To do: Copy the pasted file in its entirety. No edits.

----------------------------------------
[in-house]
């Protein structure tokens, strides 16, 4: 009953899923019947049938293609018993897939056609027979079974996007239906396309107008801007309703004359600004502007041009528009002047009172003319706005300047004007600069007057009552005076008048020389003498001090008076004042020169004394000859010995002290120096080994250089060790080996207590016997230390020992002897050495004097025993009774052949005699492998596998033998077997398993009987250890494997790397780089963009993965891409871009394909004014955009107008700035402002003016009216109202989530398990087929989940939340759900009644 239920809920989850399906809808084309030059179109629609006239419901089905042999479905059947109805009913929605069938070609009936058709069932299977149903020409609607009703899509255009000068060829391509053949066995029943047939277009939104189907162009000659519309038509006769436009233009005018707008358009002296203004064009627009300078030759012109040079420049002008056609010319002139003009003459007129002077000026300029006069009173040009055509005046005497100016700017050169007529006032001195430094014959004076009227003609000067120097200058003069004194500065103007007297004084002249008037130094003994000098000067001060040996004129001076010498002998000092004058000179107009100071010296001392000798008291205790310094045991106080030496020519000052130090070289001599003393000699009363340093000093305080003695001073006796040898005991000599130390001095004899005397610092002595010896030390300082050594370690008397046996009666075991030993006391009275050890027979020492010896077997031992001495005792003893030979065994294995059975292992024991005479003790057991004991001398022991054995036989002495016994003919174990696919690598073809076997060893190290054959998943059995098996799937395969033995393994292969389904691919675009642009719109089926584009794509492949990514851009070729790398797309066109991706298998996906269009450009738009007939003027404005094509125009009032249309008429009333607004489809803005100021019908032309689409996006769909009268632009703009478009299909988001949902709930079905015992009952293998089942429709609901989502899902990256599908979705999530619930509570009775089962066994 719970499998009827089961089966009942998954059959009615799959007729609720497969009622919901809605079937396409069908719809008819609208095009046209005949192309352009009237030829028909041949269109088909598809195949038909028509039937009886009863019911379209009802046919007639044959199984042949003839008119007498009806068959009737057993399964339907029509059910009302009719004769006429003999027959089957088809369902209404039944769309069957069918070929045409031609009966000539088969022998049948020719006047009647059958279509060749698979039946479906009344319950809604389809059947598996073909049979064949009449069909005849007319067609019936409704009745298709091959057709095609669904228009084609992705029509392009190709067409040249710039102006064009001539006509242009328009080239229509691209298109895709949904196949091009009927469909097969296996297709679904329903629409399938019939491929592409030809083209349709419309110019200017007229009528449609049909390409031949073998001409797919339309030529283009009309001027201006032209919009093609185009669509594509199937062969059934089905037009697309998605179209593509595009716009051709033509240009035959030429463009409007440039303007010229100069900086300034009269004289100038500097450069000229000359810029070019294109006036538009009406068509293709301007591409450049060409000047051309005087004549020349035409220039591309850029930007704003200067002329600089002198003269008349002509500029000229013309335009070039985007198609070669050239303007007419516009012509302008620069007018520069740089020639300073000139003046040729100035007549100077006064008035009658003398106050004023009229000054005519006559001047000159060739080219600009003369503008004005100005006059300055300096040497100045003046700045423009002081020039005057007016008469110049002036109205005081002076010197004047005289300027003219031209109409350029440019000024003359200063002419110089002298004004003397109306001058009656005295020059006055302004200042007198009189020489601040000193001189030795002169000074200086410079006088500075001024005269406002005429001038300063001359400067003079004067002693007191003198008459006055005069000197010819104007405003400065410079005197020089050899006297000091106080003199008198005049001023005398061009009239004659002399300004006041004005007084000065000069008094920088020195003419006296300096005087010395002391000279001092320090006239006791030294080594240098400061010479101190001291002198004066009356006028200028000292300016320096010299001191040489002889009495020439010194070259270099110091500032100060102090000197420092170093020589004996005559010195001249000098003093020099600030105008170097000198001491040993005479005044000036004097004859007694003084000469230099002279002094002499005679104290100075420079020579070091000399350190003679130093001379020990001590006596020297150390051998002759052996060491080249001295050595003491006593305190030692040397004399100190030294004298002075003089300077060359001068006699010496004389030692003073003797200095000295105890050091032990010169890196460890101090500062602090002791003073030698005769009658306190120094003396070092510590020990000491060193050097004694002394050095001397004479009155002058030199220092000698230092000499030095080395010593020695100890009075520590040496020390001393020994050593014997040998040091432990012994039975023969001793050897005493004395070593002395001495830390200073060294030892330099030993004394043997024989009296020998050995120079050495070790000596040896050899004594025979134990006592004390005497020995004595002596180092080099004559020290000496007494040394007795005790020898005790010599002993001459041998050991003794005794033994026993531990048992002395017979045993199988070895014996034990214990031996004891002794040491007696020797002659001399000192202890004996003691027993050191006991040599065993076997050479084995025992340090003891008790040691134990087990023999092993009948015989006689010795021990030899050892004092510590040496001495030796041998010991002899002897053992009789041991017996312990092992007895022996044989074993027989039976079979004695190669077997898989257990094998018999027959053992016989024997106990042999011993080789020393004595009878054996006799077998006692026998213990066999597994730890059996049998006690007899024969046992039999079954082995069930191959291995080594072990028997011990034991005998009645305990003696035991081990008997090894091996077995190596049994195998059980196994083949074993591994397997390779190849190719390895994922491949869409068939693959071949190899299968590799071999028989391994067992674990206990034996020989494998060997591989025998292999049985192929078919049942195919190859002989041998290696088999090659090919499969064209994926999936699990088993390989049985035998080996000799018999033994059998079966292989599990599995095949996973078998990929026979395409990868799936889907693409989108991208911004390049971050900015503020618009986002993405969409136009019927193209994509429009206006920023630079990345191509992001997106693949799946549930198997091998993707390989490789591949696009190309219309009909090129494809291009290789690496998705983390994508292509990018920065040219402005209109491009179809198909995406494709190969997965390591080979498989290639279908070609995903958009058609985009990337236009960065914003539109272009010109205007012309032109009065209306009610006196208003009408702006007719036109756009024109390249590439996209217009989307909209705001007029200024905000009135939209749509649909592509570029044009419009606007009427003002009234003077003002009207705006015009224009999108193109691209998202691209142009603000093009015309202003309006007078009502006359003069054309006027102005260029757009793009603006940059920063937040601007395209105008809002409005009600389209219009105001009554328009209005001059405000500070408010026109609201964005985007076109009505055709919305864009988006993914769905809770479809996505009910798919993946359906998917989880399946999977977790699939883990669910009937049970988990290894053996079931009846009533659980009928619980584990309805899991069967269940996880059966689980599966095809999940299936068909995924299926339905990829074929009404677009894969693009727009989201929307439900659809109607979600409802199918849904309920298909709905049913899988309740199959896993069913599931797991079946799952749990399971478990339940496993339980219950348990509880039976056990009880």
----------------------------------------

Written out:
[in-house]
């Protein structure tokens, strides 16, 4: 009953899923019947049938293609018993897939056609027979079974996007239906396309107008801007309703004359600004502007041009528009002047009172003319706005300047004007600069007057009552005076008048020389003498001090008076004042020169004394000859010995002290120096080994250089060790080996207590016997230390020992002897050495004097025993009774052949005699492998596998033998077997398993009987250890494997790397780089963009993965891409871009394909004014955009107008700035402002003016009216109202989530398990087929989940939340759900009644 239920809920989850399906809808084309030059179109629609006239419901089905042999479905059947109805009913929605069938070609009936058709069932299977149903020409609607009703899509255009000068060829391509053949066995029943047939277009939104189907162009000659519309038509006769436009233009005018707008358009002296203004064009627009300078030759012109040079420049002008056609010319002139003009003459007129002077000026300029006069009173040009055509005046005497100016700017050169007529006032001195430094014959004076009227003609000067120097200058003069004194500065103007007297004084002249008037130094003994000098000067001060040996004129001076010498002998000092004058000179107009100071010296001392000798008291205790310094045991106080030496020519000052130090070289001599003393000699009363340093000093305080003695001073006796040898005991000599130390001095004899005397610092002595010896030390300082050594370690008397046996009666075991030993006391009275050890027979020492010896077997031992001495005792003893030979065994294995059975292992024991005479003790057991004991001398022991054995036989002495016994003919174990696919690598073809076997060893190290054959998943059995098996799937395969033995393994292969389904691919675009642009719109089926584009794509492949990514851009070729790398797309066109991706298998996906269009450009738009007939003027404005094509125009009032249309008429009333607004489809803005100021019908032309689409996006769909009268632009703009478009299909988001949902709930079905015992009952293998089942429709609901989502899902990256599908979705999530619930509570009775089962066994 719970499998009827089961089966009942998954059959009615799959007729609720497969009622919901809605079937396409069908719809008819609208095009046209005949192309352009009237030829028909041949269109088909598809195949038909028509039937009886009863019911379209009802046919007639044959199984042949003839008119007498009806068959009737057993399964339907029509059910009302009719004769006429003999027959089957088809369902209404039944769309069957069918070929045409031609009966000539088969022998049948020719006047009647059958279509060749698979039946479906009344319950809604389809059947598996073909049979064949009449069909005849007319067609019936409704009745298709091959057709095609669904228009084609992705029509392009190709067409040249710039102006064009001539006509242009328009080239229509691209298109895709949904196949091009009927469909097969296996297709679904329903629409399938019939491929592409030809083209349709419309110019200017007229009528449609049909390409031949073998001409797919339309030529283009009309001027201006032209919009093609185009669509594509199937062969059934089905037009697309998605179209593509595009716009051709033509240009035959030429463009409007440039303007010229100069900086300034009269004289100038500097450069000229000359810029070019294109006036538009009406068509293709301007591409450049060409000047051309005087004549020349035409220039591309850029930007704003200067002329600089002198003269008349002509500029000229013309335009070039985007198609070669050239303007007419516009012509302008620069007018520069740089020639300073000139003046040729100035007549100077006064008035009658003398106050004023009229000054005519006559001047000159060739080219600009003369503008004005100005006059300055300096040497100045003046700045423009002081020039005057007016008469110049002036109205005081002076010197004047005289300027003219031209109409350029440019000024003359200063002419110089002298004004003397109306001058009656005295020059006055302004200042007198009189020489601040000193001189030795002169000074200086410079006088500075001024005269406002005429001038300063001359400067003079004067002693007191003198008459006055005069000197010819104007405003400065410079005197020089050899006297000091106080003199008198005049001023005398061009009239004659002399300004006041004005007084000065000069008094920088020195003419006296300096005087010395002391000279001092320090006239006791030294080594240098400061010479101190001291002198004066009356006028200028000292300016320096010299001191040489002889009495020439010194070259270099110091500032100060102090000197420092170093020589004996005559010195001249000098003093020099600030105008170097000198001491040993005479005044000036004097004859007694003084000469230099002279002094002499005679104290100075420079020579070091000399350190003679130093001379020990001590006596020297150390051998002759052996060491080249001295050595003491006593305190030692040397004399100190030294004298002075003089300077060359001068006699010496004389030692003073003797200095000295105890050091032990010169890196460890101090500062602090002791003073030698005769009658306190120094003396070092510590020990000491060193050097004694002394050095001397004479009155002058030199220092000698230092000499030095080395010593020695100890009075520590040496020390001393020994050593014997040998040091432990012994039975023969001793050897005493004395070593002395001495830390200073060294030892330099030993004394043997024989009296020998050995120079050495070790000596040896050899004594025979134990006592004390005497020995004595002596180092080099004559020290000496007494040394007795005790020898005790010599002993001459041998050991003794005794033994026993531990048992002395017979045993199988070895014996034990214990031996004891002794040491007696020797002659001399000192202890004996003691027993050191006991040599065993076997050479084995025992340090003891008790040691134990087990023999092993009948015989006689010795021990030899050892004092510590040496001495030796041998010991002899002897053992009789041991017996312990092992007895022996044989074993027989039976079979004695190669077997898989257990094998018999027959053992016989024997106990042999011993080789020393004595009878054996006799077998006692026998213990066999597994730890059996049998006690007899024969046992039999079954082995069930191959291995080594072990028997011990034991005998009645305990003696035991081990008997090894091996077995190596049994195998059980196994083949074993591994397997390779190849190719390895994922491949869409068939693959071949190899299968590799071999028989391994067992674990206990034996020989494998060997591989025998292999049985192929078919049942195919190859002989041998290696088999090659090919499969064209994926999936699990088993390989049985035998080996000799018999033994059998079966292989599990599995095949996973078998990929026979395409990868799936889907693409989108991208911004390049971050900015503020618009986002993405969409136009019927193209994509429009206006920023630079990345191509992001997106693949799946549930198997091998993707390989490789591949696009190309219309009909090129494809291009290789690496998705983390994508292509990018920065040219402005209109491009179809198909995406494709190969997965390591080979498989290639279908070609995903958009058609985009990337236009960065914003539109272009010109205007012309032109009065209306009610006196208003009408702006007719036109756009024109390249590439996209217009989307909209705001007029200024905000009135939209749509649909592509570029044009419009606007009427003002009234003077003002009207705006015009224009999108193109691209998202691209142009603000093009015309202003309006007078009502006359003069054309006027102005260029757009793009603006940059920063937040601007395209105008809002409005009600389209219009105001009554328009209005001059405000500070408010026109609201964005985007076109009505055709919305864009988006993914769905809770479809996505009910798919993946359906998917989880399946999977977790699939883990669910009937049970988990290894053996079931009846009533659980009928619980584990309805899991069967269940996880059966689980599966095809999940299936068909995924299926339905990829074929009404677009894969693009727009989201929307439900659809109607979600409802199918849904309920298909709905049913899988309740199959896993069913599931797991079946799952749990399971478990339940496993339980219950348990509880039976056990009880």